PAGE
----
journals, reports, conference papers and abstracts, theses and dissertations,
review papers, proposals, popular science and newspaper articles, computermediated
information, oral and poster presentations, interviews and discussions.
Various forms of communication may differ, e.g. in purpose and audience
addressed, but they also have a great deal in common – they communicate
science. A good knowledge of how to handle various forms of scientific
communication is needed in many professions, not only for scientists. It is
essential, therefore, to include training in scientific communication at every
level of education. The ABC of science communication Communicating science usually means
communicating new knowledge or
summarising the present state of knowledge. It is important, therefore, that
what is written or said is unambiguous, so that the audience understands the
The ABC of science communication is that it should be:

• Accurate and Audience-adapted

• Brief

• Clear Science is international. This means that many of those who read a scientific
paper or listen to a scientific presentation will be doing so in a foreign
language. This further emphasises the need for clarity and for the presentation
to be logical, consistent and coherent. Communication is a two-way process.
Information cannot merely be delivered - it must be received and understood
as well. The message delivered may be accurate, brief and clear, but may still
not be received and understood. This can happen if what you write or say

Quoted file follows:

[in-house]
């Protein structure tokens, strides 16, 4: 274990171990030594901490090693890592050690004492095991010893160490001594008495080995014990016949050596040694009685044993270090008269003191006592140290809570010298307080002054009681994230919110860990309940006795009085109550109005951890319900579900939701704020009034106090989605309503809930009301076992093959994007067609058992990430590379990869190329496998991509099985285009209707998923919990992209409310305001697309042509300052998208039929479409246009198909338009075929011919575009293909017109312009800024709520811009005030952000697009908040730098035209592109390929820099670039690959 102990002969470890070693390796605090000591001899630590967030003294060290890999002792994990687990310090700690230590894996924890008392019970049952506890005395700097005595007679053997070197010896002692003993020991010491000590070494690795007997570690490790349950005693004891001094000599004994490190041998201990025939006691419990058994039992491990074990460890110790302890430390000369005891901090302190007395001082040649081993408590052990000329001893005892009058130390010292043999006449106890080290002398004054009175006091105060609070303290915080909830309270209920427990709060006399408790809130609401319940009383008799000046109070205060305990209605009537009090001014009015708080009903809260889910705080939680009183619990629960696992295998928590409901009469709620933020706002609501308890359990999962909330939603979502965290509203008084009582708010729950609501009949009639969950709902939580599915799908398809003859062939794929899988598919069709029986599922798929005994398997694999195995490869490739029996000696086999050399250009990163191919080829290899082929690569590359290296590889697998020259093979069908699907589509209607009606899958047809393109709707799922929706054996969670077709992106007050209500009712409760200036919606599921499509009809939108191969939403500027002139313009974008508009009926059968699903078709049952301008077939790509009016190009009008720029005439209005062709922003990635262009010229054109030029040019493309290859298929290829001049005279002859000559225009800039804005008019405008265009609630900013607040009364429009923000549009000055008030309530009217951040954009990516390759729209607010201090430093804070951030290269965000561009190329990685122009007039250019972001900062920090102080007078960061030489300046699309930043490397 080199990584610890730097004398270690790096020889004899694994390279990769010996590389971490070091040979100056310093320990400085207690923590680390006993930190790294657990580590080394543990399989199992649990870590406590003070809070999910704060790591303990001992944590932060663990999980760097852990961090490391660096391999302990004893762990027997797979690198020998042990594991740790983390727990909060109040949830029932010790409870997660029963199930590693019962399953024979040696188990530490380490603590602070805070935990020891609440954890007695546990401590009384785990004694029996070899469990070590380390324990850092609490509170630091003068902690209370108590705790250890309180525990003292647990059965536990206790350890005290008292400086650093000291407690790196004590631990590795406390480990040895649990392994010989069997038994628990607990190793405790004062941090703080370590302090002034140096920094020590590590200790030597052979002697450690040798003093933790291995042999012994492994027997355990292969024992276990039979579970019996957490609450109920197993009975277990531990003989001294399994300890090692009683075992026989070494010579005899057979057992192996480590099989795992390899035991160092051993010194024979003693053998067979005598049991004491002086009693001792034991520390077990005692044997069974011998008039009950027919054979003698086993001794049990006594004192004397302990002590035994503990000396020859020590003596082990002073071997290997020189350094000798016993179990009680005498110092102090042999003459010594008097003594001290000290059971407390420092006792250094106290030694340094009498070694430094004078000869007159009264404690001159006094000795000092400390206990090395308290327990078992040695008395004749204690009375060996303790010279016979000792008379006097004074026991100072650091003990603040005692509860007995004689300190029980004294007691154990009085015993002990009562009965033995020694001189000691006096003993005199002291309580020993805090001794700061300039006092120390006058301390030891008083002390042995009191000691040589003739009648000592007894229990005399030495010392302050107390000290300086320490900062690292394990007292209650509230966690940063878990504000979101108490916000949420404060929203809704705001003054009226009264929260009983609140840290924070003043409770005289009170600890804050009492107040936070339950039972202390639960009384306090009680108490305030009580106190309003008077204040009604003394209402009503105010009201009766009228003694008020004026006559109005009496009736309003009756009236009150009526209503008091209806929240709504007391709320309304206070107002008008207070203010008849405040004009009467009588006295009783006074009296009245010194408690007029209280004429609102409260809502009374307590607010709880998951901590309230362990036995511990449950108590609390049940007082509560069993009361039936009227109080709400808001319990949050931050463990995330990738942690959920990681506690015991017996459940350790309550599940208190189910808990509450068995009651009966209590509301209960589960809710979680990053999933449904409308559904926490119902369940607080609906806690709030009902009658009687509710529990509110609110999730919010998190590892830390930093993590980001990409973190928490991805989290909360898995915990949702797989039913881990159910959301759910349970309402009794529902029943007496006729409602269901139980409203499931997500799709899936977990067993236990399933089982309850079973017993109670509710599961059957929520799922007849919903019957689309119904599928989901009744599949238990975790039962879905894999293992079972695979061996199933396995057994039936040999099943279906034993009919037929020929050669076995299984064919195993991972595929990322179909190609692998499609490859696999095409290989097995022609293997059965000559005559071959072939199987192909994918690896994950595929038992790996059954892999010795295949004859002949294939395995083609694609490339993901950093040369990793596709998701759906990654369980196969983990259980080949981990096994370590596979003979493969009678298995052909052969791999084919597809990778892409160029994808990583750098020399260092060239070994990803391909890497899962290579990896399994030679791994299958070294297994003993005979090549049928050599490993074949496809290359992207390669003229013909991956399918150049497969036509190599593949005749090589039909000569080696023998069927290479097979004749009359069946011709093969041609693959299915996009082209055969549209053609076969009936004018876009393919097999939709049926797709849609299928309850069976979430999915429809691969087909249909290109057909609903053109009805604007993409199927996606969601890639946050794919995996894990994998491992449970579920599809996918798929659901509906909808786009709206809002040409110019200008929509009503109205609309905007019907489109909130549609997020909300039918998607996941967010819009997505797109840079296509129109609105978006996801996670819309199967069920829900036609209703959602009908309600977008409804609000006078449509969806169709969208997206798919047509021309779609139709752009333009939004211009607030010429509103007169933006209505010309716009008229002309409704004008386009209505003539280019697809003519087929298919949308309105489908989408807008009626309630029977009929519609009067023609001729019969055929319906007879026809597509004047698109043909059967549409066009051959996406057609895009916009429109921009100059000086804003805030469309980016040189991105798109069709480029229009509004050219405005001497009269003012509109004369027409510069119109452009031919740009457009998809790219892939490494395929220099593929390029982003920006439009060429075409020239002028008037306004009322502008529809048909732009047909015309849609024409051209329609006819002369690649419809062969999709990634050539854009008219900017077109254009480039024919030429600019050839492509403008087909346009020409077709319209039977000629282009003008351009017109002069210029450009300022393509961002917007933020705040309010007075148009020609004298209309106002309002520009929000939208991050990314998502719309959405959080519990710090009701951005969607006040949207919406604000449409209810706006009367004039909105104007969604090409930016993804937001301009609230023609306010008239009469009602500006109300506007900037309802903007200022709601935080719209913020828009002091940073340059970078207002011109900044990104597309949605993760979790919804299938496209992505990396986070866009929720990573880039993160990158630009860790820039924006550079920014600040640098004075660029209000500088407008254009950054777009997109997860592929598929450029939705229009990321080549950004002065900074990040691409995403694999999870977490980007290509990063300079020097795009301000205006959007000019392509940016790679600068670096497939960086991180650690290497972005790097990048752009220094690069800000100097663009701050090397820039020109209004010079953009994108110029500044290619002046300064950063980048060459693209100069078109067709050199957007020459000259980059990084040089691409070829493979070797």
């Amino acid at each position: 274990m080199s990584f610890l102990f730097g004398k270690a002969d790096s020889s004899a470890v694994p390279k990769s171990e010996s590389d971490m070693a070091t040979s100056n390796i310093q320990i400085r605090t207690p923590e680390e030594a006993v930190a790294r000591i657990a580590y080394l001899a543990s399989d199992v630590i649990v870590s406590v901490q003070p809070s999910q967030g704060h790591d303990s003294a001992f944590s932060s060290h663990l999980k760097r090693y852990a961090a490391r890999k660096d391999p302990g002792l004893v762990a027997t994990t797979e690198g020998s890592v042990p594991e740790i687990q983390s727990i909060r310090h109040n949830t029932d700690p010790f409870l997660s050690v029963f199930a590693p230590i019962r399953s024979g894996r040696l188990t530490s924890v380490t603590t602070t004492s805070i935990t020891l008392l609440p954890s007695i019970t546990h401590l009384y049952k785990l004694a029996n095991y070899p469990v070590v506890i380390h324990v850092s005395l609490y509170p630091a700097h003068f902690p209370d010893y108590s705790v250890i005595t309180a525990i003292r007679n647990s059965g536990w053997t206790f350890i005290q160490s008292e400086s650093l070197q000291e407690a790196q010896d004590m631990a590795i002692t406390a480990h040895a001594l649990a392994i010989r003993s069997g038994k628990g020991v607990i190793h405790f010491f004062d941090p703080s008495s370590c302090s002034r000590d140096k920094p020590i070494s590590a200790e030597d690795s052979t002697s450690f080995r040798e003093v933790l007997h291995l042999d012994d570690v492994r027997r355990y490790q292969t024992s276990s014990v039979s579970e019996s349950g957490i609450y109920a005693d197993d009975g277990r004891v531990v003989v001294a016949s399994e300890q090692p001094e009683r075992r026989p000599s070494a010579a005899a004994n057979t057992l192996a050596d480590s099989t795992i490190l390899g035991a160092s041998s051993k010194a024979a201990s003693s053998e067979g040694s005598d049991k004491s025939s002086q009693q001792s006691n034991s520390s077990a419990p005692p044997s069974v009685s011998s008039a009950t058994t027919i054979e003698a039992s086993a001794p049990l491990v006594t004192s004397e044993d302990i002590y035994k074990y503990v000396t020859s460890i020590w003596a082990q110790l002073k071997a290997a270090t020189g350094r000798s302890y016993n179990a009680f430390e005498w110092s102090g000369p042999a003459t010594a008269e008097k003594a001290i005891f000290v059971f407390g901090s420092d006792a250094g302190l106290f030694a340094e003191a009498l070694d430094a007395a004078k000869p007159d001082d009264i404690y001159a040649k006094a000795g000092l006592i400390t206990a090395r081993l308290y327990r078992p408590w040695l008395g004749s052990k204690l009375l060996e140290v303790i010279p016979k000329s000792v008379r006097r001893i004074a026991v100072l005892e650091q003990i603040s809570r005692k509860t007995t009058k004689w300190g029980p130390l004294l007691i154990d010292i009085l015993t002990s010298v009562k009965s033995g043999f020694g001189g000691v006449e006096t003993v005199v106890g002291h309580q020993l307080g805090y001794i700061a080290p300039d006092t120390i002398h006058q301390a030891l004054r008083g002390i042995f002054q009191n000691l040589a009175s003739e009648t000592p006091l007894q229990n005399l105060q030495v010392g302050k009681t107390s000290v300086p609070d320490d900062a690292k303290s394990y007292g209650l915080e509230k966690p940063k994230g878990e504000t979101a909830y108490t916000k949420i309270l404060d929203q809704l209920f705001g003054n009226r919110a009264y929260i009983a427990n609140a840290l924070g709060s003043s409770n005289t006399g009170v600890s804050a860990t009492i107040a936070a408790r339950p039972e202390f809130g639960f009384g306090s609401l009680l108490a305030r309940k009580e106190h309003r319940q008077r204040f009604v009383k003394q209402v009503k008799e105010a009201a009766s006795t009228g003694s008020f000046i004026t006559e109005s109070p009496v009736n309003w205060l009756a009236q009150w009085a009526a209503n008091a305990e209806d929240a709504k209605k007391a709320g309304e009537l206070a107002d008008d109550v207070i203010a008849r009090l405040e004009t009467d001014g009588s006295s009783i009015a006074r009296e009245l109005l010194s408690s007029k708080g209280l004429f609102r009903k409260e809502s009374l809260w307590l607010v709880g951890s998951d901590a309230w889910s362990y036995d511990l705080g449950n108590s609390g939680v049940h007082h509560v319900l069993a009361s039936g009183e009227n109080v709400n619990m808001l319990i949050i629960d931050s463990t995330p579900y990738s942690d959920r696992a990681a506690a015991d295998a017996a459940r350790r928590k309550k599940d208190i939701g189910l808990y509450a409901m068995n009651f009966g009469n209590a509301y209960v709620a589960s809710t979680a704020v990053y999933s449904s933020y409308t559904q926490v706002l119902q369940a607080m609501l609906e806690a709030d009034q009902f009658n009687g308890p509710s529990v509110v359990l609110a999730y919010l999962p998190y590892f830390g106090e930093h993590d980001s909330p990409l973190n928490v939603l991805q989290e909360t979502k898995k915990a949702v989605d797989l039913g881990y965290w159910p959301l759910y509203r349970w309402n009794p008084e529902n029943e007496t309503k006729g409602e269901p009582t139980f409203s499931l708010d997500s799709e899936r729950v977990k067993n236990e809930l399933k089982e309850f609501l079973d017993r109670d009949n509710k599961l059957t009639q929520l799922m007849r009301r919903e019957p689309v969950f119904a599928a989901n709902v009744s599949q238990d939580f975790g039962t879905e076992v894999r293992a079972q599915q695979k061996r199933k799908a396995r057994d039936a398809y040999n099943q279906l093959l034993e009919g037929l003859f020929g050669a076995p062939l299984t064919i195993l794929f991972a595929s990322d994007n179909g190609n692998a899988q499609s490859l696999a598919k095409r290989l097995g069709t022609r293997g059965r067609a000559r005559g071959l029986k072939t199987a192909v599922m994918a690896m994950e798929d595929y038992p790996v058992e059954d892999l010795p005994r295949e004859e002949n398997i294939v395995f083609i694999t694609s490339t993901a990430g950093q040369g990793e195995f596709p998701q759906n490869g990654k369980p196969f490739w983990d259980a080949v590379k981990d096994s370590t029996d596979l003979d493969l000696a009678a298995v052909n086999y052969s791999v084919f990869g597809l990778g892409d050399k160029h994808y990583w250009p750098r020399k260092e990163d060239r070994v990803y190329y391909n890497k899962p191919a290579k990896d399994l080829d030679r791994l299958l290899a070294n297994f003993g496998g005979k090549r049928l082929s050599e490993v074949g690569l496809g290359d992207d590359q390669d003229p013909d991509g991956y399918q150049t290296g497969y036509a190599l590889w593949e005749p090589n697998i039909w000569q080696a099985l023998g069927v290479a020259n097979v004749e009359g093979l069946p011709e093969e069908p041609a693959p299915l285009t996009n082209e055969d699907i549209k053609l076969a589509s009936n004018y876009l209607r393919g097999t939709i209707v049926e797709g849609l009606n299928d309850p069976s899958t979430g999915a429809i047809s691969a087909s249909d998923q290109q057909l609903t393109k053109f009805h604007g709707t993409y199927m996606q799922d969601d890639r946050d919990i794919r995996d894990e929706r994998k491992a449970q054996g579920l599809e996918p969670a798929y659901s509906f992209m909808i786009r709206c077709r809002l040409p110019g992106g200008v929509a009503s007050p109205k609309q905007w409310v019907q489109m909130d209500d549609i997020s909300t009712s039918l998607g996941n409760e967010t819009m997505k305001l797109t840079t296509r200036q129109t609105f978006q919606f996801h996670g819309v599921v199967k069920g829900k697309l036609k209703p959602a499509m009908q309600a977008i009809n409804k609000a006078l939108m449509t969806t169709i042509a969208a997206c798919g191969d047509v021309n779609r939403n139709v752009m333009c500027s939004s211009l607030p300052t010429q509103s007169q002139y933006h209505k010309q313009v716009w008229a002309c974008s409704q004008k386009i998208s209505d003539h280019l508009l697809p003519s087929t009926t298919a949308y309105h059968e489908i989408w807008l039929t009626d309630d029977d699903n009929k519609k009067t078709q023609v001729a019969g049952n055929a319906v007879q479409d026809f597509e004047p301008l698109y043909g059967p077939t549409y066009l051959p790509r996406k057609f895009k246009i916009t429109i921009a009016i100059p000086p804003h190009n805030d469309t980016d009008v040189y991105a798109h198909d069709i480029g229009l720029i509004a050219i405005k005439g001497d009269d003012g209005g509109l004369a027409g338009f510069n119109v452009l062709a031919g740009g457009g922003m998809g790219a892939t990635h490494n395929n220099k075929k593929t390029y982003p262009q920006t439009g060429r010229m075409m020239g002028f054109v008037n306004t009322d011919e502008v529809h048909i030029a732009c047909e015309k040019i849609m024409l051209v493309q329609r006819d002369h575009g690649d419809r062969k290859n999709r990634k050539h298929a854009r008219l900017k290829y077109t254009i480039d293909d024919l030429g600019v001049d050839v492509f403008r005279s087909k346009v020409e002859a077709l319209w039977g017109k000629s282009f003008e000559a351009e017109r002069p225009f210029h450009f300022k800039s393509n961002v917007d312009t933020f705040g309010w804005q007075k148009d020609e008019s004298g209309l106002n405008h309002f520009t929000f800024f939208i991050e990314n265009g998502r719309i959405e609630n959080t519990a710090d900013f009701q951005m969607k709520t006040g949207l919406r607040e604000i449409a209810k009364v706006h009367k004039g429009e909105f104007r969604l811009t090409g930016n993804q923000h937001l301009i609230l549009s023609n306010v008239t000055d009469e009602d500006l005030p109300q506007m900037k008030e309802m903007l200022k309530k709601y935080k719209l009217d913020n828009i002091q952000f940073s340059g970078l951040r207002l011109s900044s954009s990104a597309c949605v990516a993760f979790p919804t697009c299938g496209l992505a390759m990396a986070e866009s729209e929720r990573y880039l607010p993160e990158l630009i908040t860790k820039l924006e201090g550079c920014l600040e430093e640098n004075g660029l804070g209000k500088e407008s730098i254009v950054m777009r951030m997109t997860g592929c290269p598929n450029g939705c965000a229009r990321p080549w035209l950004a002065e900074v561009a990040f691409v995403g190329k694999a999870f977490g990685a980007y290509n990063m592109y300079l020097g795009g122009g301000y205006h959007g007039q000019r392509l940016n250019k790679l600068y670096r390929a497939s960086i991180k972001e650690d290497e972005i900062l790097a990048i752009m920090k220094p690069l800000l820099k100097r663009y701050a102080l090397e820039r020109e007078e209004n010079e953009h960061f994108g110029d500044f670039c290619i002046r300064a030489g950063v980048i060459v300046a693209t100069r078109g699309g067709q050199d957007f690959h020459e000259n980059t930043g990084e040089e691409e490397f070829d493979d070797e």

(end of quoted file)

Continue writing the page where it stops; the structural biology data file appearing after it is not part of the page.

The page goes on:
does not relate to the frames of reference of the audience. Adapting to the
audience, therefore, is important. A basis for the scientific process is to formulate a hypothesis, which
that you pose a question and a hypothetical answer. Questions and answers are
the basis for communication as well. For effective communication you cannot
just think of your own topic and the message you want to deliver. You must
also consider what questions your audience might have. Some components
of effective communication are indicated in Figure 1:1. When preparing to write a paper or a report, or to
make an oral or poster
presentation, start by asking yourself the questions: Who? - Why? - What?
- How?

• Who are you addressing: scientists who are specialists in your field of
research, a wider group of scientists, fellow students, or public audiences?

• Why is your message important? Why are you communicating it?
Presumably you are not doing it...
Author Bio
Birgitta Malmfors
Birgitta Malmfors is an Associate Professor in Animal Breeding and Genetics at the Swedish University
of agricultural Sciences, Uppsala, Sweden. She has written many scientific papers, reports and articles.
She also has authored textbook chapters in animal breeding and a Swedish handbook on writing and
presenting scientific papers. She regularly makes presentations at national and international meetings.
She has taught students successfully for thirty years, and has been given a distinguished award for
teaching and communication skills.<br/>

"This is (by far) the best writing guide I have reviewed. . . . It really is an impressive manual." —Dr. Daniel
Franklin, director of studies, Centre for Forensic Science, University of Western Australia